Museum Beelden aan Zee honors the recently deceased artist Armando with a display of all of his works currently in the collection. These works, acquired over the last 20 years, are on view in the Lichthof, or courtyard.
Armando, born as Herman Dirk Dodeweerd in Amsterdam on September 18, 1929, passed away on July 1, 2018, in Berlin-Potsdam. He was a very versatile artist. He played the violin in the Tata-Mirando Orchestra and was known for the VPRO television program Herenleed (together with Cherry Duyns). He also painted, drew, composed poetry and prose, was Chief Art Editor of The Hague Post, and wrote columns for the Dutch newspaper NRC. Above all, he was a sculptor.
In 1997, museum Beelden aan Zee acquired their first Armando, a monumental Kopf in bronze which was created that same year. Thanks to the donation of a couple, this collection was expanded considerably with a Kopf (1999), a Gestalt (1998) and a Rote Schale (2003).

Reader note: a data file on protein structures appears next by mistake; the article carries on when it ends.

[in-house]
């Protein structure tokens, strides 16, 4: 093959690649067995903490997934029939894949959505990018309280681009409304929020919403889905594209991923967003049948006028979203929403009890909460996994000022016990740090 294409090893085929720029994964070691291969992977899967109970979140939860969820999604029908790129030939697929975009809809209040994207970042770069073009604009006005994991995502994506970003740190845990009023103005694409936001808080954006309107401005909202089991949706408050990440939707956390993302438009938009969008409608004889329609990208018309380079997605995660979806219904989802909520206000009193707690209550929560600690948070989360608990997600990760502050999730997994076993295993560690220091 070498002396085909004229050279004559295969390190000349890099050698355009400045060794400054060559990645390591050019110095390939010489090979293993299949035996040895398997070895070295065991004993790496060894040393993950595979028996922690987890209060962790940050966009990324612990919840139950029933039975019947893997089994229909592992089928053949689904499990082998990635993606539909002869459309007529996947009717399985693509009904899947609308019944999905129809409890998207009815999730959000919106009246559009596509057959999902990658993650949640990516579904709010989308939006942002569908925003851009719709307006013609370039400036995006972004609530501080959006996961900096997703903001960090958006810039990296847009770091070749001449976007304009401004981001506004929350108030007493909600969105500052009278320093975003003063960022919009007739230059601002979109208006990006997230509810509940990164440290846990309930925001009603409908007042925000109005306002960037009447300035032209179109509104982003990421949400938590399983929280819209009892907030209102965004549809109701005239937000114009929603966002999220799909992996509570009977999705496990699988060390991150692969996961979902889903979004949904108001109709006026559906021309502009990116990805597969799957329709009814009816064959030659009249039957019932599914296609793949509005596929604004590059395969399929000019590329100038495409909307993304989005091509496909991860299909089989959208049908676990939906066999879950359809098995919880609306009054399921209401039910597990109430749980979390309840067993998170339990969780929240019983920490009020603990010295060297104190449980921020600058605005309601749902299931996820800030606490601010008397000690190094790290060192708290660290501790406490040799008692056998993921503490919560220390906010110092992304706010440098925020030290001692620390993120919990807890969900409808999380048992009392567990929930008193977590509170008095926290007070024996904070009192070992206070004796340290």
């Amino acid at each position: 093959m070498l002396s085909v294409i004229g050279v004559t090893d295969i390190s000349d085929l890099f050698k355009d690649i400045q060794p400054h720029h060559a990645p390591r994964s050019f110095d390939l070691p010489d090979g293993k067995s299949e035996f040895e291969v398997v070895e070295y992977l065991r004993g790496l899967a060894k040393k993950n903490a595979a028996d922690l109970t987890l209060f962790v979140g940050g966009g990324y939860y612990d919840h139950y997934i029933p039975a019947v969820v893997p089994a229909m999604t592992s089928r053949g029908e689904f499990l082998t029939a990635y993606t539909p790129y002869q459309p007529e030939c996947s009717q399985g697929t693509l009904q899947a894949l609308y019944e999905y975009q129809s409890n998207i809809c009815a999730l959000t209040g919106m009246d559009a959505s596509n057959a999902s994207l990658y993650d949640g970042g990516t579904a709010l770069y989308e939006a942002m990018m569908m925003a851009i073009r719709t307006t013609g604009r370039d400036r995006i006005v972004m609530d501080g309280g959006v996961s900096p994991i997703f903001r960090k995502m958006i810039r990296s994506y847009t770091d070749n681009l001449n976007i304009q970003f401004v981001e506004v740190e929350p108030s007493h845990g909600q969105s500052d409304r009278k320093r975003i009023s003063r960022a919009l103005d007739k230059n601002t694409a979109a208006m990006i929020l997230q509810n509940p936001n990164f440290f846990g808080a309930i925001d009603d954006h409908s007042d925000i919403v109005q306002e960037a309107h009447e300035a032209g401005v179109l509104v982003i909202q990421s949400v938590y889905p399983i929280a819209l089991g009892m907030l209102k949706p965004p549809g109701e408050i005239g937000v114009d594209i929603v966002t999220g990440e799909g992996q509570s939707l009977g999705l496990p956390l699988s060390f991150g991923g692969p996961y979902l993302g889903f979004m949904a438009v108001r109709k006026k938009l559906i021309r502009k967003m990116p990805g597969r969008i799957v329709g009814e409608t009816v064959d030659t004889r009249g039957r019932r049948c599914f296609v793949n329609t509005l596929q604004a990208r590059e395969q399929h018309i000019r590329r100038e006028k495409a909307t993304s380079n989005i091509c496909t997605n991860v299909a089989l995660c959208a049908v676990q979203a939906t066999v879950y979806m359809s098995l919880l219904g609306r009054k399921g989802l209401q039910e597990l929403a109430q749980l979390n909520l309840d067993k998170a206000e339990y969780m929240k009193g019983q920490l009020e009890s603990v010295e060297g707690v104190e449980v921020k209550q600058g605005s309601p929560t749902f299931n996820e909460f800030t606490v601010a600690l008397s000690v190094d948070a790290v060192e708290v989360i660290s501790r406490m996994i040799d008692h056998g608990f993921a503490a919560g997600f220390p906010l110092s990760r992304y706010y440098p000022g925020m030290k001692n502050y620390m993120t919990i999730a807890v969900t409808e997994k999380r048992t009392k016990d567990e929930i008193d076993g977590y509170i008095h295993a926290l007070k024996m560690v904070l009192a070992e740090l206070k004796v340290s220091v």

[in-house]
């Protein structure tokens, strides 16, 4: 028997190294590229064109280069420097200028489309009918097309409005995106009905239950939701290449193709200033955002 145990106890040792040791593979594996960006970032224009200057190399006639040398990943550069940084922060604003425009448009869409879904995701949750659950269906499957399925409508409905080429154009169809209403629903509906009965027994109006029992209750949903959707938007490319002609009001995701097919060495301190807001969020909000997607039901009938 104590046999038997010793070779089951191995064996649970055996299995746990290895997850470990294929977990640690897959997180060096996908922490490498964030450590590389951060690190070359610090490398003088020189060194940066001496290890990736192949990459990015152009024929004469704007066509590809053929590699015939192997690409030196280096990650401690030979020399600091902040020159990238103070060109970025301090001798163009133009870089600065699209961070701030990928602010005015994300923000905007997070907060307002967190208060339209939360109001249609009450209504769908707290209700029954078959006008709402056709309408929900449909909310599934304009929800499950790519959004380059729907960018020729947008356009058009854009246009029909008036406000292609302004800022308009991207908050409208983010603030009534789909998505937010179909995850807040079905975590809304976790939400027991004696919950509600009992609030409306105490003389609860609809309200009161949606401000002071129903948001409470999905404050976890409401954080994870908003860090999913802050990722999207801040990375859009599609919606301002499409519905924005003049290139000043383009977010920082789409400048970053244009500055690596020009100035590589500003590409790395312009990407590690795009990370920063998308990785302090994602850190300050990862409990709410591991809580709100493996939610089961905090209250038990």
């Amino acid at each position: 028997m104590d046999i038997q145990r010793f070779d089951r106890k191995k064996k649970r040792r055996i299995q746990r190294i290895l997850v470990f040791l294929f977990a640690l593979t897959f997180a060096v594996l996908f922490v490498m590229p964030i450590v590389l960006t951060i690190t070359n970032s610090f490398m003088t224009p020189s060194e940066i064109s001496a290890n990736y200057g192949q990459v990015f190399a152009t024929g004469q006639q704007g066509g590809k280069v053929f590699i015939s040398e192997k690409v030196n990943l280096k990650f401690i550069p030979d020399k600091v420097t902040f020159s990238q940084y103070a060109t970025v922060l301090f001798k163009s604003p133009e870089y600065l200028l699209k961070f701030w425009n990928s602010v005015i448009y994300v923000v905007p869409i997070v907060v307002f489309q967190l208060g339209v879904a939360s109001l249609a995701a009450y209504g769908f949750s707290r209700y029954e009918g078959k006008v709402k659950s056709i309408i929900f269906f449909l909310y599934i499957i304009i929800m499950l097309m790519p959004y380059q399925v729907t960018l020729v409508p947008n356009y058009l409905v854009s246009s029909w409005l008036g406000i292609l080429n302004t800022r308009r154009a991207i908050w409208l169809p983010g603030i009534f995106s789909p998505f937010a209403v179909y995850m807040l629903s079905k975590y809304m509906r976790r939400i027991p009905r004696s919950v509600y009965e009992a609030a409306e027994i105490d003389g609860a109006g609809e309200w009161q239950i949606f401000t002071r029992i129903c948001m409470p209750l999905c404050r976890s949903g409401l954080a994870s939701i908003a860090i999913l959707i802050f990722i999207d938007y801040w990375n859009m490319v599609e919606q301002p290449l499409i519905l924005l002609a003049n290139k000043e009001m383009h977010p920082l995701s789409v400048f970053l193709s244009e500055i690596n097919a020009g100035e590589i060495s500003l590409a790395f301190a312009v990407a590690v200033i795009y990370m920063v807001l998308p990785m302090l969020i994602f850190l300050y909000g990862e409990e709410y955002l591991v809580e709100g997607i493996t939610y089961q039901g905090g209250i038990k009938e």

Guilt, the Second World War, memory and a predominant sense of melancholy serve as the general themes of Armando’s work. As a sculptor, Armando used a bespoke visual language of large forms and their very expressive skins. The human figure is continuously distorted into a very essential form: a block, such as in 'koppoter' (a figure with a head but without a body). This sculpture, therefore, has some affinity with CoBrA. A mixture of the authentic, such as one finds in a playful child, and a consciousness that only mankind is capable of, gives the sculptures a strange presence. There is an unbearable lightness of existence that has always surprised Armando, and has been a driving force behind all his artistic work.